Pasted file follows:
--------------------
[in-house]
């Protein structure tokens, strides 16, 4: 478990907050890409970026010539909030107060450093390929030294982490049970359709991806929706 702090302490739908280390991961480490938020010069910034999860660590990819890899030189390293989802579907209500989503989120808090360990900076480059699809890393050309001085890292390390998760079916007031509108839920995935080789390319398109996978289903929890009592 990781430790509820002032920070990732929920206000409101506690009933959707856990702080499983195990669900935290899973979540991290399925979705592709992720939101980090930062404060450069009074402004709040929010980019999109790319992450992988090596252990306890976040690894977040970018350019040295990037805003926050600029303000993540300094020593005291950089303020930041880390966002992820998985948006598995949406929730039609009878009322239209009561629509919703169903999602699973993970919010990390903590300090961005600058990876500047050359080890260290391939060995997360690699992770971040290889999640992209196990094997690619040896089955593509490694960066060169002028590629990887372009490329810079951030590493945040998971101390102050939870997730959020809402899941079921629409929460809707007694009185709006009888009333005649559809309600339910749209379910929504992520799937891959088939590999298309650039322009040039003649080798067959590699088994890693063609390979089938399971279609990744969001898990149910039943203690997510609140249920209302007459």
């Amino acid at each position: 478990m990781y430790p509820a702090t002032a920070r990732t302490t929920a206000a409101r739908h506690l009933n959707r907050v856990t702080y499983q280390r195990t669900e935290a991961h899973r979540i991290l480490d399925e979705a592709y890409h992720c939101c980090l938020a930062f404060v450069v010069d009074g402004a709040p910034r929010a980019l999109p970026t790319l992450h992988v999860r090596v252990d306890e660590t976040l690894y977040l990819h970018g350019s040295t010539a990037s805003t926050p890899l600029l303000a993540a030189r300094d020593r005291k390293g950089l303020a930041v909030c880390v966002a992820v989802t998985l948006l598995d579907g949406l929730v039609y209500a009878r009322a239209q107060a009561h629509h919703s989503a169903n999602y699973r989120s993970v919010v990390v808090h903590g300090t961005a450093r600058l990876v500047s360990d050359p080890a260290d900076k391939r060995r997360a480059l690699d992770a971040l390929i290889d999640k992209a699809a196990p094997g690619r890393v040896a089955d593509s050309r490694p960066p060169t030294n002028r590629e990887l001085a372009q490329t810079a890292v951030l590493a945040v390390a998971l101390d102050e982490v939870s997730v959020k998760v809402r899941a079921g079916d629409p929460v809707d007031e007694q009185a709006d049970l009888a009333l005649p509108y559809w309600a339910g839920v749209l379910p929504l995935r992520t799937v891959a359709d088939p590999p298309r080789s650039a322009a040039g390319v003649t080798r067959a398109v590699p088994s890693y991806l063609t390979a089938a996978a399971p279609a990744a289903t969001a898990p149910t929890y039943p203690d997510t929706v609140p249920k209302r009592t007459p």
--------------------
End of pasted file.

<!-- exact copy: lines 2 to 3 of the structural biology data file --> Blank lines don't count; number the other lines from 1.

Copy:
């Protein structure tokens, strides 16, 4: 478990907050890409970026010539909030107060450093390929030294982490049970359709991806929706 702090302490739908280390991961480490938020010069910034999860660590990819890899030189390293989802579907209500989503989120808090360990900076480059699809890393050309001085890292390390998760079916007031509108839920995935080789390319398109996978289903929890009592 990781430790509820002032920070990732929920206000409101506690009933959707856990702080499983195990669900935290899973979540991290399925979705592709992720939101980090930062404060450069009074402004709040929010980019999109790319992450992988090596252990306890976040690894977040970018350019040295990037805003926050600029303000993540300094020593005291950089303020930041880390966002992820998985948006598995949406929730039609009878009322239209009561629509919703169903999602699973993970919010990390903590300090961005600058990876500047050359080890260290391939060995997360690699992770971040290889999640992209196990094997690619040896089955593509490694960066060169002028590629990887372009490329810079951030590493945040998971101390102050939870997730959020809402899941079921629409929460809707007694009185709006009888009333005649559809309600339910749209379910929504992520799937891959088939590999298309650039322009040039003649080798067959590699088994890693063609390979089938399971279609990744969001898990149910039943203690997510609140249920209302007459």
């Amino acid at each position: 478990m990781y430790p509820a702090t002032a920070r990732t302490t929920a206000a409101r739908h506690l009933n959707r907050v856990t702080y499983q280390r195990t669900e935290a991961h899973r979540i991290l480490d399925e979705a592709y890409h992720c939101c980090l938020a930062f404060v450069v010069d009074g402004a709040p910034r929010a980019l999109p970026t790319l992450h992988v999860r090596v252990d306890e660590t976040l690894y977040l990819h970018g350019s040295t010539a990037s805003t926050p890899l600029l303000a993540a030189r300094d020593r005291k390293g950089l303020a930041v909030c880390v966002a992820v989802t998985l948006l598995d579907g949406l929730v039609y209500a009878r009322a239209q107060a009561h629509h919703s989503a169903n999602y699973r989120s993970v919010v990390v808090h903590g300090t961005a450093r600058l990876v500047s360990d050359p080890a260290d900076k391939r060995r997360a480059l690699d992770a971040l390929i290889d999640k992209a699809a196990p094997g690619r890393v040896a089955d593509s050309r490694p960066p060169t030294n002028r590629e990887l001085a372009q490329t810079a890292v951030l590493a945040v390390a998971l101390d102050e982490v939870s997730v959020k998760v809402r899941a079921g079916d629409p929460v809707d007031e007694q009185a709006d049970l009888a009333l005649p509108y559809w309600a339910g839920v749209l379910p929504l995935r992520t799937v891959a359709d088939p590999p298309r080789s650039a322009a040039g390319v003649t080798r067959a398109v590699p088994s890693y991806l063609t390979a089938a996978a399971p279609a990744a289903t969001a898990p149910t929890y039943p203690d997510t929706v609140p249920k209302r009592t007459p």